Milford resident Pam Rasmidatta took this photo of a bobcat in Oct. 2017 in a neighbor's backyard on Herbert Street in Milford, Conn. A city animal control officer confirmed it was a bobcat.

A BOLO has been issued for Lynx rufus.

State residents should be on the lookout for bobcats. And those with small animals that go outside, especially after dusk, should be on high alert, animal control said.

The bobcat is most active just after dusk and before dawn, according to the Department of Energy and Environmental Protection.

The bobcat is the only wild cat found in Connecticut and is the most common wild cat in the country, according to state officials. Historically speaking, bobcats have not been protected in the state and were viewed as a threat to game species and agriculture. From 1935 to 1971, the state even had a bounty on bobcats.

But in the early 1970s, concerns rose about possible overhunting of the species. In 1972, the bobcat was reclassified as a protected furbearer in the state with no trapping or hunting seasons.

In recent years, the bobcat population has climbed in the state. Sightings and vehicle-kill reports done by the DEEP show that bobcats are in all eight of the state’s counties — with the largest numbers in the northwestern corner of Connecticut.

On average, there are between 20 to 30 vehicle-kills of bobcats a year. Each kill is collected and examined for physical fitness, age and breeding conditions. All this information is compiled by the DEEP for its ongoing study into bobcats.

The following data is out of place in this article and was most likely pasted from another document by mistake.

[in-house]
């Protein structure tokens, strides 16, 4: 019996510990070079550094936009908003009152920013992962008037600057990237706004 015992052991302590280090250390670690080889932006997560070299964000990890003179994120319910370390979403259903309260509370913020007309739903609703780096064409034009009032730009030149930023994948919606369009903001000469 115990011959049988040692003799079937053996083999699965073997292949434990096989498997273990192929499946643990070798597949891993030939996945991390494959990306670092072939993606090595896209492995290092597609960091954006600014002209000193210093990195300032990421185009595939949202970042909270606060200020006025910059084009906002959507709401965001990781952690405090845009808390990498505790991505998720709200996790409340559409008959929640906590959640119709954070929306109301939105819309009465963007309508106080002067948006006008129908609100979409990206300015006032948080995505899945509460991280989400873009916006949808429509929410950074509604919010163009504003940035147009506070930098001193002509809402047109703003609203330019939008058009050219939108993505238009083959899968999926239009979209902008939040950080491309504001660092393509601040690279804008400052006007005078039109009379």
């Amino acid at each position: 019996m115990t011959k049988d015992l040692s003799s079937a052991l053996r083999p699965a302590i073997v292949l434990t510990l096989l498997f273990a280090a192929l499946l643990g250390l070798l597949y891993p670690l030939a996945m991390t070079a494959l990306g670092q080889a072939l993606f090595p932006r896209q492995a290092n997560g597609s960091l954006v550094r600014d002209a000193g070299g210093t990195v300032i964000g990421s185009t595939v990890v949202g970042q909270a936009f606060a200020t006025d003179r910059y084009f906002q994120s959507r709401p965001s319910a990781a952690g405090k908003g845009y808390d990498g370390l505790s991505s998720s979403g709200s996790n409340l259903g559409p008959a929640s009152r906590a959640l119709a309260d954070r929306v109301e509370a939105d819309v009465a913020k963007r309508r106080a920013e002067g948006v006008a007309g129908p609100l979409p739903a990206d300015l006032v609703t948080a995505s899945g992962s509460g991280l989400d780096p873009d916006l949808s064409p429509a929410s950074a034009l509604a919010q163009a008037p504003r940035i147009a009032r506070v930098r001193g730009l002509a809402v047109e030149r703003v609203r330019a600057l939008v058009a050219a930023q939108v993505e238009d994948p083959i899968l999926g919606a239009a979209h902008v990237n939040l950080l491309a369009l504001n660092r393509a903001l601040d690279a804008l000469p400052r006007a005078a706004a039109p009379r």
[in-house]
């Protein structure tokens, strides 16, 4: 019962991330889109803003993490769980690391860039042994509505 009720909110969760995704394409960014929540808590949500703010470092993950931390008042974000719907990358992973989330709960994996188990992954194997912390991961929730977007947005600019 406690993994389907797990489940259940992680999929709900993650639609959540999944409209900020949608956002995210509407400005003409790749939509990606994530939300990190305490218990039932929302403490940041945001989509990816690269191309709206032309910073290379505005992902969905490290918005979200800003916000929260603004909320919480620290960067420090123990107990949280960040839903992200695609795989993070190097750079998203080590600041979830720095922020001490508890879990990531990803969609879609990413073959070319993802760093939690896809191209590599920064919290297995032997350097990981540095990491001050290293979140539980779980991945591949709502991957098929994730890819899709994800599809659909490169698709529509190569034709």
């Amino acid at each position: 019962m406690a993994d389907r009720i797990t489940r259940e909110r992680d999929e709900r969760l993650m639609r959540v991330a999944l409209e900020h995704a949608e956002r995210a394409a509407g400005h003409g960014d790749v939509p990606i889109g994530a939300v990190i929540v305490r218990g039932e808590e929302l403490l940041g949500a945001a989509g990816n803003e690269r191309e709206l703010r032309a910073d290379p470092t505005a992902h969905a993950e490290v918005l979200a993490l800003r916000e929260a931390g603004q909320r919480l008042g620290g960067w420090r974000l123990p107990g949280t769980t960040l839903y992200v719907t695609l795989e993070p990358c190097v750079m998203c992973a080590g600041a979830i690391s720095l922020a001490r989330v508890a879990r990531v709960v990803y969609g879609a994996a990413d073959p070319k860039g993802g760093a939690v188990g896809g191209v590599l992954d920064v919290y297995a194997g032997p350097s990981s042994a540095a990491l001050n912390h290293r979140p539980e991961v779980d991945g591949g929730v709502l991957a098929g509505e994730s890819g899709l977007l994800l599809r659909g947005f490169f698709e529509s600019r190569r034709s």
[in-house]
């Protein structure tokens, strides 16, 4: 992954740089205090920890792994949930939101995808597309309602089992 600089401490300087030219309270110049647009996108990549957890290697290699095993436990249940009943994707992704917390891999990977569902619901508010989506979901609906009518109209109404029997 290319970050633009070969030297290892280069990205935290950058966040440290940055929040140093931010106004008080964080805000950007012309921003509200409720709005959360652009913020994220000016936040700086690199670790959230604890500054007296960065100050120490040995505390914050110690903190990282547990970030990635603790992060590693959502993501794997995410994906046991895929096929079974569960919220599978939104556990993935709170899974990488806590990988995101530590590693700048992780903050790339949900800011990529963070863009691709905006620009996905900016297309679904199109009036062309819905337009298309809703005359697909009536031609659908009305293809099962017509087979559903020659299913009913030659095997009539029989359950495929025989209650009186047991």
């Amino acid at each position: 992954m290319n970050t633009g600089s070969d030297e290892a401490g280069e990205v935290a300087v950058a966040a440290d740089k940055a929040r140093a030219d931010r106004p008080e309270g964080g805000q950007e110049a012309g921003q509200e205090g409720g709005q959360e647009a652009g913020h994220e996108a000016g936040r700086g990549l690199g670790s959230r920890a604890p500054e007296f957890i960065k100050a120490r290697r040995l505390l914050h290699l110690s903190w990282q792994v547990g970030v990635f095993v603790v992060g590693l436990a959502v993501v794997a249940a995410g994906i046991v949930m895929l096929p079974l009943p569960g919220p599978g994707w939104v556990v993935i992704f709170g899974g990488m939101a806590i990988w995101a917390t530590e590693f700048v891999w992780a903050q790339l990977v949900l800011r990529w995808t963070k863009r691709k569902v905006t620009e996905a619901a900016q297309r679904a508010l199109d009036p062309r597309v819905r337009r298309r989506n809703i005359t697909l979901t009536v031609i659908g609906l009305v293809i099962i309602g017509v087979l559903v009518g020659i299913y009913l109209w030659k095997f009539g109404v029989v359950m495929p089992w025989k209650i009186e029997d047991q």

Residents should be able to recognize a bobcat by its stout body and medium size. Its most distinguishing factor is the short, bobbed tail — typically around six inches long. The bobcat has prominent cheek ruffs, tufts of black hair on its ears, and a white underbelly.

Bobcats are about two to three times the size of a domesticated cat. Adult males can weigh between 18 and 35 pounds and females come in around 15 to 30 pounds.

Bobcats are known to inhabit forested areas. They prefer brushy lowlands and swamps. Their territories can range in the Northeast part of the country from 8 to 20 square miles. On a daily basis, bobcats are known to travel anywhere from 1 to 4 miles.

When it comes to eating, bobcats tend to target rabbits, woodchucks, squirrels, chipmunks, mice, white-tailed deer and birds. To a much lesser extent, they’re also known to eat insects and reptiles. Bobcats have been known to prey on domesticated animals.

Bobcats tend to give birth to litters of one to four kittens in April.

Though bobcats might target domestic animals, they rarely cause issues with humans and human activity.

“Bobcat attacks on people are extremely rare,” the DEEP said. “Bobcats are not a significant vector of disease and rarely contract the mid-Atlantic strain of rabies.”

Those interested in helping the DEEP’s Wildlife Division with its ongoing bobcat study can visit: